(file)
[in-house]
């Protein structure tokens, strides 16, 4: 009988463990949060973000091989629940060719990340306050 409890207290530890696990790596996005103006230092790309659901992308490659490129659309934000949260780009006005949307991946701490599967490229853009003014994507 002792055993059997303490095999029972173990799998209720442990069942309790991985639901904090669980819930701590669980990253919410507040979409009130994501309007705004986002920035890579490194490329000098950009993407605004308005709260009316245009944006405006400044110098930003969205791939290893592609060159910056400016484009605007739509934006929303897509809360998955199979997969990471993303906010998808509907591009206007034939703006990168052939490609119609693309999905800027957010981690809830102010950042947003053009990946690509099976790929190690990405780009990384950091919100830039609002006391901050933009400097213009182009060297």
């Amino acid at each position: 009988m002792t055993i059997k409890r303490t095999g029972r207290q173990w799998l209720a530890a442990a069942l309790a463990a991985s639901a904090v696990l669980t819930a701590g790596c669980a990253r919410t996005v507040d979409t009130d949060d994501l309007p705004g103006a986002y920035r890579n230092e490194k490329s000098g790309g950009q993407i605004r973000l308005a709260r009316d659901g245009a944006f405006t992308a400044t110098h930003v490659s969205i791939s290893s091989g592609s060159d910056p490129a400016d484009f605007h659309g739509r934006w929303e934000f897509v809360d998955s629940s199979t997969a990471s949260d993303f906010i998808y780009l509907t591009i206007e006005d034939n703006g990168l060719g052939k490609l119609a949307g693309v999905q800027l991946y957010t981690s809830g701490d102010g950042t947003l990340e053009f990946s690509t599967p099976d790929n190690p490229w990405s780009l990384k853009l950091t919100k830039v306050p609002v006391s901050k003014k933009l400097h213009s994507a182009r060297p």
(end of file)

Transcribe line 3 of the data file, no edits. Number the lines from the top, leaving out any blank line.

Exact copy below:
């Amino acid at each position: 009988m002792t055993i059997k409890r303490t095999g029972r207290q173990w799998l209720a530890a442990a069942l309790a463990a991985s639901a904090v696990l669980t819930a701590g790596c669980a990253r919410t996005v507040d979409t009130d949060d994501l309007p705004g103006a986002y920035r890579n230092e490194k490329s000098g790309g950009q993407i605004r973000l308005a709260r009316d659901g245009a944006f405006t992308a400044t110098h930003v490659s969205i791939s290893s091989g592609s060159d910056p490129a400016d484009f605007h659309g739509r934006w929303e934000f897509v809360d998955s629940s199979t997969a990471s949260d993303f906010i998808y780009l509907t591009i206007e006005d034939n703006g990168l060719g052939k490609l119609a949307g693309v999905q800027l991946y957010t981690s809830g701490d102010g950042t947003l990340e053009f990946s690509t599967p099976d790929n190690p490229w990405s780009l990384k853009l950091t919100k830039v306050p609002v006391s901050k003014k933009l400097h213009s994507a182009r060297p």